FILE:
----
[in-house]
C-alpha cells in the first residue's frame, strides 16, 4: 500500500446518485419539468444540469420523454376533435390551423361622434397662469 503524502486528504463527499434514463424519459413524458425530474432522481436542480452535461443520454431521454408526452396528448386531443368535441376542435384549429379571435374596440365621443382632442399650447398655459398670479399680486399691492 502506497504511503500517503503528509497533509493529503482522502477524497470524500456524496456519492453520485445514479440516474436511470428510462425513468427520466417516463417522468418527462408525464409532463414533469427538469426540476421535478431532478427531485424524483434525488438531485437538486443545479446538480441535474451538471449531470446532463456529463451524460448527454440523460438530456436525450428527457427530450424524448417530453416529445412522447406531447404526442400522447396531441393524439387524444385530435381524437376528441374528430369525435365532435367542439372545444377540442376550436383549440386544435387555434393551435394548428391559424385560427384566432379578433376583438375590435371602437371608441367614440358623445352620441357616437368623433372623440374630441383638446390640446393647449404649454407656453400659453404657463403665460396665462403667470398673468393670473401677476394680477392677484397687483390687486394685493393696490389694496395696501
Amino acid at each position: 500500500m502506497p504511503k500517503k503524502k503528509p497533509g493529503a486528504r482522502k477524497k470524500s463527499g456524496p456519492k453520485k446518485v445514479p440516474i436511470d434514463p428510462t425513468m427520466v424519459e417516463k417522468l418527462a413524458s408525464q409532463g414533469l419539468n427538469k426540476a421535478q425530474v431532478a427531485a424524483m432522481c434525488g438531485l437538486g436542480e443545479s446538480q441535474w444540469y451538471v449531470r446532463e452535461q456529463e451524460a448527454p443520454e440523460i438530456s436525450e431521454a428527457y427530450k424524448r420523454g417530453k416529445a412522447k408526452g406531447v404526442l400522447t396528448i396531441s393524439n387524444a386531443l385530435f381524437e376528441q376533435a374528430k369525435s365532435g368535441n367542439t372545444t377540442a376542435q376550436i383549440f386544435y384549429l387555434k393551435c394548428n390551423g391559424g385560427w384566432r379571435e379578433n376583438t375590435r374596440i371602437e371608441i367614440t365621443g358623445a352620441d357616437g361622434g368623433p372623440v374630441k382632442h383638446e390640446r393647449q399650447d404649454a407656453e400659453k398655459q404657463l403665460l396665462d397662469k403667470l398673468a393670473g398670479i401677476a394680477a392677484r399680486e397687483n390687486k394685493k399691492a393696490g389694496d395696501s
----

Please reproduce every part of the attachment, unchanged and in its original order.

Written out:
[in-house]
C-alpha cells in the first residue's frame, strides 16, 4: 500500500446518485419539468444540469420523454376533435390551423361622434397662469 503524502486528504463527499434514463424519459413524458425530474432522481436542480452535461443520454431521454408526452396528448386531443368535441376542435384549429379571435374596440365621443382632442399650447398655459398670479399680486399691492 502506497504511503500517503503528509497533509493529503482522502477524497470524500456524496456519492453520485445514479440516474436511470428510462425513468427520466417516463417522468418527462408525464409532463414533469427538469426540476421535478431532478427531485424524483434525488438531485437538486443545479446538480441535474451538471449531470446532463456529463451524460448527454440523460438530456436525450428527457427530450424524448417530453416529445412522447406531447404526442400522447396531441393524439387524444385530435381524437376528441374528430369525435365532435367542439372545444377540442376550436383549440386544435387555434393551435394548428391559424385560427384566432379578433376583438375590435371602437371608441367614440358623445352620441357616437368623433372623440374630441383638446390640446393647449404649454407656453400659453404657463403665460396665462403667470398673468393670473401677476394680477392677484397687483390687486394685493393696490389694496395696501
Amino acid at each position: 500500500m502506497p504511503k500517503k503524502k503528509p497533509g493529503a486528504r482522502k477524497k470524500s463527499g456524496p456519492k453520485k446518485v445514479p440516474i436511470d434514463p428510462t425513468m427520466v424519459e417516463k417522468l418527462a413524458s408525464q409532463g414533469l419539468n427538469k426540476a421535478q425530474v431532478a427531485a424524483m432522481c434525488g438531485l437538486g436542480e443545479s446538480q441535474w444540469y451538471v449531470r446532463e452535461q456529463e451524460a448527454p443520454e440523460i438530456s436525450e431521454a428527457y427530450k424524448r420523454g417530453k416529445a412522447k408526452g406531447v404526442l400522447t396528448i396531441s393524439n387524444a386531443l385530435f381524437e376528441q376533435a374528430k369525435s365532435g368535441n367542439t372545444t377540442a376542435q376550436i383549440f386544435y384549429l387555434k393551435c394548428n390551423g391559424g385560427w384566432r379571435e379578433n376583438t375590435r374596440i371602437e371608441i367614440t365621443g358623445a352620441d357616437g361622434g368623433p372623440v374630441k382632442h383638446e390640446r393647449q399650447d404649454a407656453e400659453k398655459q404657463l403665460l396665462d397662469k403667470l398673468a393670473g398670479i401677476a394680477a392677484r399680486e397687483n390687486k394685493k399691492a393696490g389694496d395696501s